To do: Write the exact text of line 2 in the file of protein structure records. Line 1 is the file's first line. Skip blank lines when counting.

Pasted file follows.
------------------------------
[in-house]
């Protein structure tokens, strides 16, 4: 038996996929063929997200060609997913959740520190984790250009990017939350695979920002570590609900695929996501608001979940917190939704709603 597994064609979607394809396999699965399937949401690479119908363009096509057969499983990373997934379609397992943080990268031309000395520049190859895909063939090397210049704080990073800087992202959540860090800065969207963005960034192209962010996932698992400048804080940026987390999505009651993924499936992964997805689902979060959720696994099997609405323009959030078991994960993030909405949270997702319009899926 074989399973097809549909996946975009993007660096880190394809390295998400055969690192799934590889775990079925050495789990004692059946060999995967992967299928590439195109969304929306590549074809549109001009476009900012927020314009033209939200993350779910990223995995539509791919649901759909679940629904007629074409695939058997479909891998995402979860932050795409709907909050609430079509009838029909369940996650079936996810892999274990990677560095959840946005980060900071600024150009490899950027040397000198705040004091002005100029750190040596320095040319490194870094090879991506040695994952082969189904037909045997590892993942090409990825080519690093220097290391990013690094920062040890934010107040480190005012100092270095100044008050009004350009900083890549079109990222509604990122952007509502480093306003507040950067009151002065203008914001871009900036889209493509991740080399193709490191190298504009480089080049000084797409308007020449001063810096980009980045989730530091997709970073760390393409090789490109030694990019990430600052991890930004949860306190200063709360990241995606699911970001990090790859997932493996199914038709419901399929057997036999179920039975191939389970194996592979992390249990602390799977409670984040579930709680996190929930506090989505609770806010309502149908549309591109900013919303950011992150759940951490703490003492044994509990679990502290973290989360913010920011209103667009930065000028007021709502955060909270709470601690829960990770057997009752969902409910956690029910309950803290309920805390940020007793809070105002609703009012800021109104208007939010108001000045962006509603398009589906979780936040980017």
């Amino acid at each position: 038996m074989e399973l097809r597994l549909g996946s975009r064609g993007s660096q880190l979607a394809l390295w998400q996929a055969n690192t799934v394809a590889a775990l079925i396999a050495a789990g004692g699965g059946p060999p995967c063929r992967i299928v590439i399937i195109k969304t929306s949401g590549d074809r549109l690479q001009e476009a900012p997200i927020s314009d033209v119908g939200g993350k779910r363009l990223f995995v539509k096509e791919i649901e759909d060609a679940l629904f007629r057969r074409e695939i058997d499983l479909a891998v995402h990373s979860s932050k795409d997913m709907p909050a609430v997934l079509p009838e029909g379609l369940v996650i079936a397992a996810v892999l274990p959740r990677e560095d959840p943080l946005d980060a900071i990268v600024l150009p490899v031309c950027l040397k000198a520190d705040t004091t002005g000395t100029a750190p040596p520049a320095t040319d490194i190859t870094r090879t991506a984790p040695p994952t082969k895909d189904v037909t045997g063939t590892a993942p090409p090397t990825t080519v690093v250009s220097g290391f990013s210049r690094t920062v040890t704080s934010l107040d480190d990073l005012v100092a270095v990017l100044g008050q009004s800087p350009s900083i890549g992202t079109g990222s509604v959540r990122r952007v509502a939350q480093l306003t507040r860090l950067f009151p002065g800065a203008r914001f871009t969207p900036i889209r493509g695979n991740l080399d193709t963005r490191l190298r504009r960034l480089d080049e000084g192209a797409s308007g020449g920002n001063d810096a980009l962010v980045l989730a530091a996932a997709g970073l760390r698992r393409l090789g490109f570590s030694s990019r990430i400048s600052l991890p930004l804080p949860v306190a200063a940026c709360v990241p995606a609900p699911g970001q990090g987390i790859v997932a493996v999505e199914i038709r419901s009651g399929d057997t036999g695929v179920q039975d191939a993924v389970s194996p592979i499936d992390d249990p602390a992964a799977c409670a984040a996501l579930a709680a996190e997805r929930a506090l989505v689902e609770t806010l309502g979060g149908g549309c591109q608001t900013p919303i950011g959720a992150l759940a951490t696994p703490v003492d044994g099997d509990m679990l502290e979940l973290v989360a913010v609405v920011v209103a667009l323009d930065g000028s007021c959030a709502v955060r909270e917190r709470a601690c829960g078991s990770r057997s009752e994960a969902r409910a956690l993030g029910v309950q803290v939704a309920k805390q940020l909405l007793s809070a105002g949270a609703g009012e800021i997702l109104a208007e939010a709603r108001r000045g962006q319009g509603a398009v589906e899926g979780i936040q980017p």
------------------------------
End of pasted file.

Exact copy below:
């Protein structure tokens, strides 16, 4: 038996996929063929997200060609997913959740520190984790250009990017939350695979920002570590609900695929996501608001979940917190939704709603 597994064609979607394809396999699965399937949401690479119908363009096509057969499983990373997934379609397992943080990268031309000395520049190859895909063939090397210049704080990073800087992202959540860090800065969207963005960034192209962010996932698992400048804080940026987390999505009651993924499936992964997805689902979060959720696994099997609405323009959030078991994960993030909405949270997702319009899926 074989399973097809549909996946975009993007660096880190394809390295998400055969690192799934590889775990079925050495789990004692059946060999995967992967299928590439195109969304929306590549074809549109001009476009900012927020314009033209939200993350779910990223995995539509791919649901759909679940629904007629074409695939058997479909891998995402979860932050795409709907909050609430079509009838029909369940996650079936996810892999274990990677560095959840946005980060900071600024150009490899950027040397000198705040004091002005100029750190040596320095040319490194870094090879991506040695994952082969189904037909045997590892993942090409990825080519690093220097290391990013690094920062040890934010107040480190005012100092270095100044008050009004350009900083890549079109990222509604990122952007509502480093306003507040950067009151002065203008914001871009900036889209493509991740080399193709490191190298504009480089080049000084797409308007020449001063810096980009980045989730530091997709970073760390393409090789490109030694990019990430600052991890930004949860306190200063709360990241995606699911970001990090790859997932493996199914038709419901399929057997036999179920039975191939389970194996592979992390249990602390799977409670984040579930709680996190929930506090989505609770806010309502149908549309591109900013919303950011992150759940951490703490003492044994509990679990502290973290989360913010920011209103667009930065000028007021709502955060909270709470601690829960990770057997009752969902409910956690029910309950803290309920805390940020007793809070105002609703009012800021109104208007939010108001000045962006509603398009589906979780936040980017």